The attempt to reduce pill burden, cost and other risks associated with antiretrovirals (ARVs) by treating HIV with only Tivicay rather than a combination ARV regimen turns out to be ill advised, Healio reports.

Publishing their findings in The Lancet HIV, researchers from the open-label Phase II noninferiority DOMONO study recruited 104 people on stable combination ARV treatment, switching 51 of them to once-daily Tivicay monotherapy immediately and then switching the remaining 53 people to Tivicay monotherapy (as single-drug regimens are called) after a 24-week deferral period during which they continued on their previous combination ARV regimen.

At the end of the initial 24-week period, 2 percent of those in the group that switched to Tivicay immediately had a viral load of 200 or higher, compared with none of those in the group that remained on combination therapy during this period. At the 48-week mark, 8 percent of the 95 percent who were still on Tivicay monotherapy at that point had a virologic failure, including six of those in the immediate-switch group and two in the deferred-switch group. Three of these participants developed viral mutations associated with resistance to integrase inhibitors, the ARV class to which Tivicay belongs.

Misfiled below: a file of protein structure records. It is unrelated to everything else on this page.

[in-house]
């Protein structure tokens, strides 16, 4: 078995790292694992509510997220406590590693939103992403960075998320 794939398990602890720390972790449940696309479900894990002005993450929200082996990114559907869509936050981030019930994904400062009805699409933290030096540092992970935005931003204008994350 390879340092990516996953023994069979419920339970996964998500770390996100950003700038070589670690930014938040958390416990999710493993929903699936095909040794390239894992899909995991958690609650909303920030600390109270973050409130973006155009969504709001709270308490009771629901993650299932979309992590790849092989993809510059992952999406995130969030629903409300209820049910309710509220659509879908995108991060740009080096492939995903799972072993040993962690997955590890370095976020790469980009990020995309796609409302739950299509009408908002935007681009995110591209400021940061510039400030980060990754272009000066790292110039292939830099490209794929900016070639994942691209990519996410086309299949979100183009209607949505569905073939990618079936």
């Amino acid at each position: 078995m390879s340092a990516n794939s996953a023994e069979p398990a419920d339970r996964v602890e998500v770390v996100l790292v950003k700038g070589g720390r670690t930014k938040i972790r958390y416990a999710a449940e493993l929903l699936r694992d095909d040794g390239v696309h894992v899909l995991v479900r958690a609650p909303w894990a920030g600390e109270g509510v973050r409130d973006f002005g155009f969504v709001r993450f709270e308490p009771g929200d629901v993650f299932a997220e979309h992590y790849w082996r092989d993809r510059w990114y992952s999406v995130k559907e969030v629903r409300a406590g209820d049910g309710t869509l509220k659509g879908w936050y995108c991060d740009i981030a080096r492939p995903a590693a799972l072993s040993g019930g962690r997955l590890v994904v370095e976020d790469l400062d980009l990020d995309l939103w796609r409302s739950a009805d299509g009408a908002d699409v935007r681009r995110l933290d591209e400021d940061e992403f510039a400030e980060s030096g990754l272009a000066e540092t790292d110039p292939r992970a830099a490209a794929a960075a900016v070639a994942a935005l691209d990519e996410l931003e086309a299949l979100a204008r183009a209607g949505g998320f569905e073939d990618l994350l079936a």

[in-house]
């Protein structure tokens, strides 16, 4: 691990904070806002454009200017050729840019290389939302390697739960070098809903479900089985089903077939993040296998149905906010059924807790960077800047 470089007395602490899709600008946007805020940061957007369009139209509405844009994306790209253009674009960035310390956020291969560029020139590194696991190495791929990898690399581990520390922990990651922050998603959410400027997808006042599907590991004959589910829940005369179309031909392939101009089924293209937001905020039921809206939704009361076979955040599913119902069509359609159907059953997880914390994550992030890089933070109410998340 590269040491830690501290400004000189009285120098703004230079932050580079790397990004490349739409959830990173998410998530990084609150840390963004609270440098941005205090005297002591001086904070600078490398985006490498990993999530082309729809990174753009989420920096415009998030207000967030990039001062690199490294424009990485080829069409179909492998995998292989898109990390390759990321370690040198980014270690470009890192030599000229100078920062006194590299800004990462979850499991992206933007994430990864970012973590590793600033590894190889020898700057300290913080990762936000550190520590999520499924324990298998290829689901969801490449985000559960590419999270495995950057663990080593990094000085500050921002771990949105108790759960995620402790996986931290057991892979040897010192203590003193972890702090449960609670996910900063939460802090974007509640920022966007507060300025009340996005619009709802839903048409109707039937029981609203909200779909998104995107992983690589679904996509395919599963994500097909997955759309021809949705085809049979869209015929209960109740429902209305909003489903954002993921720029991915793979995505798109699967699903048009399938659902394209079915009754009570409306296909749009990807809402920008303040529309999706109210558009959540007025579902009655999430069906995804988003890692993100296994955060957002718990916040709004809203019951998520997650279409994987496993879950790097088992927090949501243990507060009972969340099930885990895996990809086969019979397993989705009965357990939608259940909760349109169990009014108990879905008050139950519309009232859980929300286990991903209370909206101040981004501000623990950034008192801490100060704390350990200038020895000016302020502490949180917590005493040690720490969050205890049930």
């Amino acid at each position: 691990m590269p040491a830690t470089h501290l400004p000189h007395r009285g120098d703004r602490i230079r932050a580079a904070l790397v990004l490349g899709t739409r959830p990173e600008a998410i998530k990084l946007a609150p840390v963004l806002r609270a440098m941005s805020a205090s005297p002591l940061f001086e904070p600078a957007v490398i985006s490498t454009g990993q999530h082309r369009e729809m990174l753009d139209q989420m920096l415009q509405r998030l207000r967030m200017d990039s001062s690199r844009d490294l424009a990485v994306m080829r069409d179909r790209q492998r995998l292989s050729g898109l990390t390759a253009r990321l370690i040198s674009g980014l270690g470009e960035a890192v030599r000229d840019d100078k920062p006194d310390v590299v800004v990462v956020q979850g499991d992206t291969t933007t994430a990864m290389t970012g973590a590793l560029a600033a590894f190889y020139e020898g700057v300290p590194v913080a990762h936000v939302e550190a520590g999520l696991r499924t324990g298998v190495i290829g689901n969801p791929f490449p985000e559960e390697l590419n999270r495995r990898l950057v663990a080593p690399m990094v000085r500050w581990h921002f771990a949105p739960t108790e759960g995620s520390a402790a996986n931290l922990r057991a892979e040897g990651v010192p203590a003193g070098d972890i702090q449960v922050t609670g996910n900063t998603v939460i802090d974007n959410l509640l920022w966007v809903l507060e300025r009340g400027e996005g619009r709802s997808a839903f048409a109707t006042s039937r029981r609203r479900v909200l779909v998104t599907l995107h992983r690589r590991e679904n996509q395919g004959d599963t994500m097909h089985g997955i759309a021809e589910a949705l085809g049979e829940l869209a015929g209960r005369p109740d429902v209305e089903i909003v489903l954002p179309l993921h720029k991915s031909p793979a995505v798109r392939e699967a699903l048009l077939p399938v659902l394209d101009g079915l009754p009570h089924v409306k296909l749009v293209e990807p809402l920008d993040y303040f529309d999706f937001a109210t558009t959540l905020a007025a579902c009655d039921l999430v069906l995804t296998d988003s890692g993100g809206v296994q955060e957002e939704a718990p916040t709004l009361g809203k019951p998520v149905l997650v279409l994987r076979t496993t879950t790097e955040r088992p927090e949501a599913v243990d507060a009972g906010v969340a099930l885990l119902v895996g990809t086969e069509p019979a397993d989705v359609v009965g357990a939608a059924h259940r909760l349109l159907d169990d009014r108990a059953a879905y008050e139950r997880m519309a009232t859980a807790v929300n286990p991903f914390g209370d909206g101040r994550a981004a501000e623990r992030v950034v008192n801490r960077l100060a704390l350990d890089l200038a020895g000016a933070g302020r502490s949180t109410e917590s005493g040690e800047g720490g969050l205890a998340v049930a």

As a result of these negative outcomes, the researchers terminated the study early and ultimately concluded that Tivicay monotherapy should not be recommended.

To read the Healio article, click here.

To read the study abstract, click here.